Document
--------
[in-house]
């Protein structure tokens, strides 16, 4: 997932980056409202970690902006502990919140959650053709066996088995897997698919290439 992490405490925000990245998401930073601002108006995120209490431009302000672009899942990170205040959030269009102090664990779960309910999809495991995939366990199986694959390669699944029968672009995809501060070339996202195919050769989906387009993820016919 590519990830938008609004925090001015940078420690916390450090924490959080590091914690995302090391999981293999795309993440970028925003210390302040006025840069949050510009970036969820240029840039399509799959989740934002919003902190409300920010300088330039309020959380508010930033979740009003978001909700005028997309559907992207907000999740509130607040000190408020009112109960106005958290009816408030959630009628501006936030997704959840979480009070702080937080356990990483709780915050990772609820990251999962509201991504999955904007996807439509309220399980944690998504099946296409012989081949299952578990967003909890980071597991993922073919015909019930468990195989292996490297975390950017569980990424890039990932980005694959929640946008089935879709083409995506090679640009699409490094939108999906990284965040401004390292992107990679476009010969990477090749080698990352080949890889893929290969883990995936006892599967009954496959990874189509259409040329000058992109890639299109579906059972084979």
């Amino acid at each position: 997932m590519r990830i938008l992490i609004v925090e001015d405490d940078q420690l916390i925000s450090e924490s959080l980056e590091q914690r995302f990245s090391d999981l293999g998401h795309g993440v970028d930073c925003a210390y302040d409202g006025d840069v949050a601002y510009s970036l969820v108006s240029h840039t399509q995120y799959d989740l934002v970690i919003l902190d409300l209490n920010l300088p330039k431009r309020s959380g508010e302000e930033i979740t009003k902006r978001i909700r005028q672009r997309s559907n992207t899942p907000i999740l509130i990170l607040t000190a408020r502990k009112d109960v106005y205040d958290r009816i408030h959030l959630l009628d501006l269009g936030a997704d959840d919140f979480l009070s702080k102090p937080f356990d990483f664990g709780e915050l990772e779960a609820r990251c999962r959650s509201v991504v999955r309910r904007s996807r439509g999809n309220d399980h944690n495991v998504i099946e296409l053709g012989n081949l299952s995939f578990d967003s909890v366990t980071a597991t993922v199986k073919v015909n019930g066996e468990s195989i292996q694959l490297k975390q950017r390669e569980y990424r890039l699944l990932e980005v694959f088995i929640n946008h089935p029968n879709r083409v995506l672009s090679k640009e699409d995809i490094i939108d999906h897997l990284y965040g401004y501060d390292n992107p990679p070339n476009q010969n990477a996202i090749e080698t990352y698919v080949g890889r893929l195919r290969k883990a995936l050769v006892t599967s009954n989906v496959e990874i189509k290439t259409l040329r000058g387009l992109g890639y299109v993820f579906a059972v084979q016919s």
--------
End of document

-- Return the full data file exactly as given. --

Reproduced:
[in-house]
């Protein structure tokens, strides 16, 4: 997932980056409202970690902006502990919140959650053709066996088995897997698919290439 992490405490925000990245998401930073601002108006995120209490431009302000672009899942990170205040959030269009102090664990779960309910999809495991995939366990199986694959390669699944029968672009995809501060070339996202195919050769989906387009993820016919 590519990830938008609004925090001015940078420690916390450090924490959080590091914690995302090391999981293999795309993440970028925003210390302040006025840069949050510009970036969820240029840039399509799959989740934002919003902190409300920010300088330039309020959380508010930033979740009003978001909700005028997309559907992207907000999740509130607040000190408020009112109960106005958290009816408030959630009628501006936030997704959840979480009070702080937080356990990483709780915050990772609820990251999962509201991504999955904007996807439509309220399980944690998504099946296409012989081949299952578990967003909890980071597991993922073919015909019930468990195989292996490297975390950017569980990424890039990932980005694959929640946008089935879709083409995506090679640009699409490094939108999906990284965040401004390292992107990679476009010969990477090749080698990352080949890889893929290969883990995936006892599967009954496959990874189509259409040329000058992109890639299109579906059972084979």
């Amino acid at each position: 997932m590519r990830i938008l992490i609004v925090e001015d405490d940078q420690l916390i925000s450090e924490s959080l980056e590091q914690r995302f990245s090391d999981l293999g998401h795309g993440v970028d930073c925003a210390y302040d409202g006025d840069v949050a601002y510009s970036l969820v108006s240029h840039t399509q995120y799959d989740l934002v970690i919003l902190d409300l209490n920010l300088p330039k431009r309020s959380g508010e302000e930033i979740t009003k902006r978001i909700r005028q672009r997309s559907n992207t899942p907000i999740l509130i990170l607040t000190a408020r502990k009112d109960v106005y205040d958290r009816i408030h959030l959630l009628d501006l269009g936030a997704d959840d919140f979480l009070s702080k102090p937080f356990d990483f664990g709780e915050l990772e779960a609820r990251c999962r959650s509201v991504v999955r309910r904007s996807r439509g999809n309220d399980h944690n495991v998504i099946e296409l053709g012989n081949l299952s995939f578990d967003s909890v366990t980071a597991t993922v199986k073919v015909n019930g066996e468990s195989i292996q694959l490297k975390q950017r390669e569980y990424r890039l699944l990932e980005v694959f088995i929640n946008h089935p029968n879709r083409v995506l672009s090679k640009e699409d995809i490094i939108d999906h897997l990284y965040g401004y501060d390292n992107p990679p070339n476009q010969n990477a996202i090749e080698t990352y698919v080949g890889r893929l195919r290969k883990a995936l050769v006892t599967s009954n989906v496959e990874i189509k290439t259409l040329r000058g387009l992109g890639y299109v993820f579906a059972v084979q016919s």